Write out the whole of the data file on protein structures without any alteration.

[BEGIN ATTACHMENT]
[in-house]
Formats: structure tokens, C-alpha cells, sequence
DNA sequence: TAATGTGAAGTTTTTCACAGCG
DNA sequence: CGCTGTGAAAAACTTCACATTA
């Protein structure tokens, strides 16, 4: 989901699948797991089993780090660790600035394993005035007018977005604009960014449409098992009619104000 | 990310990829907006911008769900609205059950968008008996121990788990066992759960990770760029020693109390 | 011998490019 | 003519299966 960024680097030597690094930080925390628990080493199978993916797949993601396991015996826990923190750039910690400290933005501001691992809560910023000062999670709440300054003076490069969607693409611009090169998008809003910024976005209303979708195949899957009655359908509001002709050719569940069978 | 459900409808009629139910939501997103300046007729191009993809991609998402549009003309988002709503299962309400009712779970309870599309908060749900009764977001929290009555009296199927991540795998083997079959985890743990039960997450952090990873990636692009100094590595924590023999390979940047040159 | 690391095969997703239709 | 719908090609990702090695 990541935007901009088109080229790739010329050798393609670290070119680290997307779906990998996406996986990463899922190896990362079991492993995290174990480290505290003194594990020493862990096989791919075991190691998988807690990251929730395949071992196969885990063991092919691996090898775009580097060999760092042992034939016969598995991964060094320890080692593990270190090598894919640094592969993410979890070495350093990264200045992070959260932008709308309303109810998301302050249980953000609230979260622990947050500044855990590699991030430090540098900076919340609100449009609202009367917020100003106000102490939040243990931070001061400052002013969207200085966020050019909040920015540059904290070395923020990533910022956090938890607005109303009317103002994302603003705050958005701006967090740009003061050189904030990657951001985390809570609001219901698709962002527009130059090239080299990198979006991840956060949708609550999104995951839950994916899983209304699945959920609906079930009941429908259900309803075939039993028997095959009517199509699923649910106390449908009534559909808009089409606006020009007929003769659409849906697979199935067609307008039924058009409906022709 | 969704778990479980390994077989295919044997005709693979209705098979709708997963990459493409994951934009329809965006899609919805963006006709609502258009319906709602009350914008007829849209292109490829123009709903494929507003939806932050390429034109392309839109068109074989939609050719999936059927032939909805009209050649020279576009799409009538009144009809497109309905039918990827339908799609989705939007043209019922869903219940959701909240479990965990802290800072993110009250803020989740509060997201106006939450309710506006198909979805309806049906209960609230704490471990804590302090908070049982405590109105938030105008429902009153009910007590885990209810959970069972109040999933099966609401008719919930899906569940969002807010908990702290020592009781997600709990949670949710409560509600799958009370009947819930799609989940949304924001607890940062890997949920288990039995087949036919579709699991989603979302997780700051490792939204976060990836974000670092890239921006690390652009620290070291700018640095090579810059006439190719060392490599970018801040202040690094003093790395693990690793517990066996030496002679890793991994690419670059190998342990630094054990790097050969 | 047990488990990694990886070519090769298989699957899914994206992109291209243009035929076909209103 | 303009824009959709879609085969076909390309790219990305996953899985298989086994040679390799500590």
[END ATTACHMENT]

[in-house]
Formats: structure tokens, C-alpha cells, sequence
DNA sequence: TAATGTGAAGTTTTTCACAGCG
DNA sequence: CGCTGTGAAAAACTTCACATTA
């Protein structure tokens, strides 16, 4: 989901699948797991089993780090660790600035394993005035007018977005604009960014449409098992009619104000 | 990310990829907006911008769900609205059950968008008996121990788990066992759960990770760029020693109390 | 011998490019 | 003519299966 960024680097030597690094930080925390628990080493199978993916797949993601396991015996826990923190750039910690400290933005501001691992809560910023000062999670709440300054003076490069969607693409611009090169998008809003910024976005209303979708195949899957009655359908509001002709050719569940069978 | 459900409808009629139910939501997103300046007729191009993809991609998402549009003309988002709503299962309400009712779970309870599309908060749900009764977001929290009555009296199927991540795998083997079959985890743990039960997450952090990873990636692009100094590595924590023999390979940047040159 | 690391095969997703239709 | 719908090609990702090695 990541935007901009088109080229790739010329050798393609670290070119680290997307779906990998996406996986990463899922190896990362079991492993995290174990480290505290003194594990020493862990096989791919075991190691998988807690990251929730395949071992196969885990063991092919691996090898775009580097060999760092042992034939016969598995991964060094320890080692593990270190090598894919640094592969993410979890070495350093990264200045992070959260932008709308309303109810998301302050249980953000609230979260622990947050500044855990590699991030430090540098900076919340609100449009609202009367917020100003106000102490939040243990931070001061400052002013969207200085966020050019909040920015540059904290070395923020990533910022956090938890607005109303009317103002994302603003705050958005701006967090740009003061050189904030990657951001985390809570609001219901698709962002527009130059090239080299990198979006991840956060949708609550999104995951839950994916899983209304699945959920609906079930009941429908259900309803075939039993028997095959009517199509699923649910106390449908009534559909808009089409606006020009007929003769659409849906697979199935067609307008039924058009409906022709 | 969704778990479980390994077989295919044997005709693979209705098979709708997963990459493409994951934009329809965006899609919805963006006709609502258009319906709602009350914008007829849209292109490829123009709903494929507003939806932050390429034109392309839109068109074989939609050719999936059927032939909805009209050649020279576009799409009538009144009809497109309905039918990827339908799609989705939007043209019922869903219940959701909240479990965990802290800072993110009250803020989740509060997201106006939450309710506006198909979805309806049906209960609230704490471990804590302090908070049982405590109105938030105008429902009153009910007590885990209810959970069972109040999933099966609401008719919930899906569940969002807010908990702290020592009781997600709990949670949710409560509600799958009370009947819930799609989940949304924001607890940062890997949920288990039995087949036919579709699991989603979302997780700051490792939204976060990836974000670092890239921006690390652009620290070291700018640095090579810059006439190719060392490599970018801040202040690094003093790395693990690793517990066996030496002679890793991994690419670059190998342990630094054990790097050969 | 047990488990990694990886070519090769298989699957899914994206992109291209243009035929076909209103 | 303009824009959709879609085969076909390309790219990305996953899985298989086994040679390799500590």